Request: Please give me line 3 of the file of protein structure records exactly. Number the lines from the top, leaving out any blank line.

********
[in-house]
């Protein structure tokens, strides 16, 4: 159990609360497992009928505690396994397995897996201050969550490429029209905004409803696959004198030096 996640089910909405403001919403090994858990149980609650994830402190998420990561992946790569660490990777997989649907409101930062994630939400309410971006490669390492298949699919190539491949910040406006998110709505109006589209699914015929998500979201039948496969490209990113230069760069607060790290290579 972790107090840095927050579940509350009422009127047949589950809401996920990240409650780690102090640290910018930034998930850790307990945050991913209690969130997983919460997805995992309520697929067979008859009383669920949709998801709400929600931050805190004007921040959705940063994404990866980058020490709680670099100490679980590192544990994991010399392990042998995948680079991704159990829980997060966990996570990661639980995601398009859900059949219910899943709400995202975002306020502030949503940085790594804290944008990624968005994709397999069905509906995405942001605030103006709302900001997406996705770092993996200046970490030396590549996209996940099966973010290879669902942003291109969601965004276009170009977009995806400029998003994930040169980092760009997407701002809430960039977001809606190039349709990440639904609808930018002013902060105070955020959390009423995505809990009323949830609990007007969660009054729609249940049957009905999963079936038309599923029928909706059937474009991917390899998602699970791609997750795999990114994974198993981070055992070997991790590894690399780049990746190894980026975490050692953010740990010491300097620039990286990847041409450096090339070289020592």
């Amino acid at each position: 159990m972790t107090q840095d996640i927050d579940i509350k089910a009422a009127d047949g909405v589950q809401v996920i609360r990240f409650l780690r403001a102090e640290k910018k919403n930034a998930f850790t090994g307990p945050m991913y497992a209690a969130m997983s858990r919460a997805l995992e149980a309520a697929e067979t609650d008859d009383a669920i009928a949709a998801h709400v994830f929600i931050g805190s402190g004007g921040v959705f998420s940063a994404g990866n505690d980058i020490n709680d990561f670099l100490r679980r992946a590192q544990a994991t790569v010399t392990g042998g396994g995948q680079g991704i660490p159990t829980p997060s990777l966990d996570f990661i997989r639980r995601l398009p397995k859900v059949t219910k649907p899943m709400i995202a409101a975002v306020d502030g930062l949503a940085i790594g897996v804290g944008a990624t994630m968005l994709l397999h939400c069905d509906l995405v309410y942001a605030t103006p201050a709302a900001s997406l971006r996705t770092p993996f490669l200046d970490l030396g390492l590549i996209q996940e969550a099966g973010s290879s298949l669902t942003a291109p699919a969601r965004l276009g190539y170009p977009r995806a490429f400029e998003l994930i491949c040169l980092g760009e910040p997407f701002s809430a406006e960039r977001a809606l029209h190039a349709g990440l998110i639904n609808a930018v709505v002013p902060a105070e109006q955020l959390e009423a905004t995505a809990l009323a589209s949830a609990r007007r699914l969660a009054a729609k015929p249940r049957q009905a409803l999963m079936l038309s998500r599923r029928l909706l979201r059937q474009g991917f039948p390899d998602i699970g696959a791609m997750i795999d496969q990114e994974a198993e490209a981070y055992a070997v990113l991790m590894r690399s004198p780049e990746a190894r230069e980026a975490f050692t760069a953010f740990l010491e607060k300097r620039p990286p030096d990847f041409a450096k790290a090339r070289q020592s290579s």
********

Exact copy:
């Amino acid at each position: 159990m972790t107090q840095d996640i927050d579940i509350k089910a009422a009127d047949g909405v589950q809401v996920i609360r990240f409650l780690r403001a102090e640290k910018k919403n930034a998930f850790t090994g307990p945050m991913y497992a209690a969130m997983s858990r919460a997805l995992e149980a309520a697929e067979t609650d008859d009383a669920i009928a949709a998801h709400v994830f929600i931050g805190s402190g004007g921040v959705f998420s940063a994404g990866n505690d980058i020490n709680d990561f670099l100490r679980r992946a590192q544990a994991t790569v010399t392990g042998g396994g995948q680079g991704i660490p159990t829980p997060s990777l966990d996570f990661i997989r639980r995601l398009p397995k859900v059949t219910k649907p899943m709400i995202a409101a975002v306020d502030g930062l949503a940085i790594g897996v804290g944008a990624t994630m968005l994709l397999h939400c069905d509906l995405v309410y942001a605030t103006p201050a709302a900001s997406l971006r996705t770092p993996f490669l200046d970490l030396g390492l590549i996209q996940e969550a099966g973010s290879s298949l669902t942003a291109p699919a969601r965004l276009g190539y170009p977009r995806a490429f400029e998003l994930i491949c040169l980092g760009e910040p997407f701002s809430a406006e960039r977001a809606l029209h190039a349709g990440l998110i639904n609808a930018v709505v002013p902060a105070e109006q955020l959390e009423a905004t995505a809990l009323a589209s949830a609990r007007r699914l969660a009054a729609k015929p249940r049957q009905a409803l999963m079936l038309s998500r599923r029928l909706l979201r059937q474009g991917f039948p390899d998602i699970g696959a791609m997750i795999d496969q990114e994974a198993e490209a981070y055992a070997v990113l991790m590894r690399s004198p780049e990746a190894r230069e980026a975490f050692t760069a953010f740990l010491e607060k300097r620039p990286p030096d990847f041409a450096k790290a090339r070289q020592s290579s």